William Fermor was an Imperial Russian Army officer best known for leading his country’s army at the Battle of Zorndorf during the Seven Years’ War. His name is sometimes styled Wilhelm von Fermor or Villim Villimovich Fermor.
He was born in 1702, of British and Lutheran Baltic German descent. He joined the Russian army in 1720 and distinguished himself at the Battle of Danzig during the War of the Polish Succession. He later served against the Ottoman Empire and the Finns. He preferred to mainly associate with the other Germans in Russian service, something which cause resentment to Russian-speaking officers. He was a protégé of Burkhard Christoph von Münnich.
Seven Years’ War
In 1758 he was appointed to command the Russian forces which had invaded Prussia during the Seven Years War. He replaced Stepan Fedorovich Apraksin who had displeased Empress Elizabeth. Fermor reversed the previous commander’s policies towards the civilian population of occupied East Prussia, denouncing the previous hard-line stance, and even having proclamations read apologising for it.
On 25 August 1758 he led his army against Frederick the Great at the Battle of Zorndorf. The battle ended with both sides claiming victory. Following the battle Fermor withdrew his forces eastwards. He was later relieved of his command and served as a subordinate to Pyotr Saltykov during 1759.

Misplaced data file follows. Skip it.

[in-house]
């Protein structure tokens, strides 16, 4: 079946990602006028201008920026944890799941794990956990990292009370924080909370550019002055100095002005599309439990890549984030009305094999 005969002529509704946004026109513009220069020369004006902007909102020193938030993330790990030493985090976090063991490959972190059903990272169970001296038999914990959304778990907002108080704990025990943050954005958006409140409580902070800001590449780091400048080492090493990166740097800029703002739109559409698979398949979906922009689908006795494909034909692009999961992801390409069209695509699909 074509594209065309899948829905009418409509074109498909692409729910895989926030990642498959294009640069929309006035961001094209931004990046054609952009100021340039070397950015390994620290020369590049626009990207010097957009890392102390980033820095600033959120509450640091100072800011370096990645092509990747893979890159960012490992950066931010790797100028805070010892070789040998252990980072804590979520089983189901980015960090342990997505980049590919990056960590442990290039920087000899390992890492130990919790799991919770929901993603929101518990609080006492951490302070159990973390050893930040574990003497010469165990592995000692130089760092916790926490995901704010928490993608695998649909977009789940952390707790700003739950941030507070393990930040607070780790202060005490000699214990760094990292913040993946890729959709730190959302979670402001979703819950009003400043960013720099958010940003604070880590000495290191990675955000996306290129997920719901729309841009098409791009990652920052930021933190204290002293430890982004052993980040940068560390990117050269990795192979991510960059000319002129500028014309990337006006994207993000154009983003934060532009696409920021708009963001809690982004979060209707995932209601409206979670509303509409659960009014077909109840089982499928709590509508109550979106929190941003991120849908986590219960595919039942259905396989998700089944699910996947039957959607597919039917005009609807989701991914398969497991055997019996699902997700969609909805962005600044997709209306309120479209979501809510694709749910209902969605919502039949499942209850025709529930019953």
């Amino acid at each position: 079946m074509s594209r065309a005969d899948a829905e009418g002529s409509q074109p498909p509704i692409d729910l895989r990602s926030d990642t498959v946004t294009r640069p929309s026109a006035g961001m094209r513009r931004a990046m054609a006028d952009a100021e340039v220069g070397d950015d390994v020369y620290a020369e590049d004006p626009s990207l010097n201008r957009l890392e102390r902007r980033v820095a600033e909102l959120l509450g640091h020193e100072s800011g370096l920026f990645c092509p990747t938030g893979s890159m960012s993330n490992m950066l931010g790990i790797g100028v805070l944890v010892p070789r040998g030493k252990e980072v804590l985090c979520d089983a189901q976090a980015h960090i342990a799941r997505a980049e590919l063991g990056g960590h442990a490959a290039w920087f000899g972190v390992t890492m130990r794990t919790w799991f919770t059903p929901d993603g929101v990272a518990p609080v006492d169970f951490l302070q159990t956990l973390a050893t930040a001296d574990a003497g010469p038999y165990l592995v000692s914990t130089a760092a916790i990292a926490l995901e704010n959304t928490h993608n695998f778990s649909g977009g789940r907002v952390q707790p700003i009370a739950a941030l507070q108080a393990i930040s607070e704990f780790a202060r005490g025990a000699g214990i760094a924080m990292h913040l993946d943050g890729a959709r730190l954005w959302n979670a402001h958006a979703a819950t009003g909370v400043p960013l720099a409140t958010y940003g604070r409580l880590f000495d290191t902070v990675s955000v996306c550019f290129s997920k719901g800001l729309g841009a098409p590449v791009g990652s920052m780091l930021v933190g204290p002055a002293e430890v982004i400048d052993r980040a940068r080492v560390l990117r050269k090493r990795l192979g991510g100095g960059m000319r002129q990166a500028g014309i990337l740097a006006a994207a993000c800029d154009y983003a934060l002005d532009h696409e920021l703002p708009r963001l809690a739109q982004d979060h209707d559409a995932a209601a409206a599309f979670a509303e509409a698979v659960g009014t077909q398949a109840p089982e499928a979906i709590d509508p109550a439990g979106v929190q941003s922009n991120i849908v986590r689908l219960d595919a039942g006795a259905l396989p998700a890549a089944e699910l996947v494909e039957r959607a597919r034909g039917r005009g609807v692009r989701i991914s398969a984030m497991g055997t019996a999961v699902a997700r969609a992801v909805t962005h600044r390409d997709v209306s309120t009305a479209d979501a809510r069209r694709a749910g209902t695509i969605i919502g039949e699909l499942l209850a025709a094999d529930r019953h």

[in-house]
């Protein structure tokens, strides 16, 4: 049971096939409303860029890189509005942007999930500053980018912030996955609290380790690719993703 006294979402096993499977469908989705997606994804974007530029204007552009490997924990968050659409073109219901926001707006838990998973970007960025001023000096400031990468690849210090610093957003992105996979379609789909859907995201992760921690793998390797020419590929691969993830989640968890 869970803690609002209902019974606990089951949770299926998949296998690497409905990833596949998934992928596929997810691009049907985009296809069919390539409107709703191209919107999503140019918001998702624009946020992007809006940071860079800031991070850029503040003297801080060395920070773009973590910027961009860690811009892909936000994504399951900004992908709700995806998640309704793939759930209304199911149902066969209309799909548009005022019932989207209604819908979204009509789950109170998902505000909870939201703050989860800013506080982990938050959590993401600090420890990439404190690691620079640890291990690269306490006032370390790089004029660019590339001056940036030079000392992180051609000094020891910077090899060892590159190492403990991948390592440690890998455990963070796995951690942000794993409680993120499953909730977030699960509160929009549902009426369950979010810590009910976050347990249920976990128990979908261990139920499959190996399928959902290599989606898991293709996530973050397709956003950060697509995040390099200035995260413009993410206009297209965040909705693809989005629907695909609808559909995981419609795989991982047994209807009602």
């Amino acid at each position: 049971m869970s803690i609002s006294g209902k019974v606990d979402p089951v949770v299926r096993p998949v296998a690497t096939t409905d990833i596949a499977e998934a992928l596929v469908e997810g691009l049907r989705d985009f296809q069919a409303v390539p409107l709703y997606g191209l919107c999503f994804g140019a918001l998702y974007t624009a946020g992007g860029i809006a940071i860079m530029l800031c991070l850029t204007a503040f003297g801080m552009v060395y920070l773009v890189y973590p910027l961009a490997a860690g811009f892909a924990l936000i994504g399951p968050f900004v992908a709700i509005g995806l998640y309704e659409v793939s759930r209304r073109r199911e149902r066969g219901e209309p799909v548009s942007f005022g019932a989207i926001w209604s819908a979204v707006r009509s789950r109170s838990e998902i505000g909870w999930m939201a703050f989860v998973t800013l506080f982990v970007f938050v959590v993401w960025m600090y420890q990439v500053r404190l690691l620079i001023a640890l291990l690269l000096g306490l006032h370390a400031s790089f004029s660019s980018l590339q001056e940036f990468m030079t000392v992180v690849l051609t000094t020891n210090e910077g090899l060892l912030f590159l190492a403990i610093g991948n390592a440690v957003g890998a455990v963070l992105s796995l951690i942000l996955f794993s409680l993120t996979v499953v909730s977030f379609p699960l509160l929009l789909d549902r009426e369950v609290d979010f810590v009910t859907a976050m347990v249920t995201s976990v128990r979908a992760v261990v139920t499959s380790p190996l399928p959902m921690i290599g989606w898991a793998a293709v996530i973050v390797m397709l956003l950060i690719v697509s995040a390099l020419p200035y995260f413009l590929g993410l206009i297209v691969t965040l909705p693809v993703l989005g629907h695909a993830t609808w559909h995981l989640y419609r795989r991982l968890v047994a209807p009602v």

In 1760 he was in overall command of Russian forces during the Raid on Berlin, which saw them and their Austrian allies briefly occupy the Prussian capital before withdrawing.
Following the coup that brought Catherine II to the throne he was made Governor of Smolensk. He died in 1771.
- Millar p.14
- Szabo p.82
- Millar p.8
- Millar, Simon & Hook, Adam. Zorndorf 1758: Frederick Faces Holy Mother Russia. Osprey, 2003.
- Szabo, Franz A.J. The Seven Years War in Europe, 1756-1763. Pearson, 2008.
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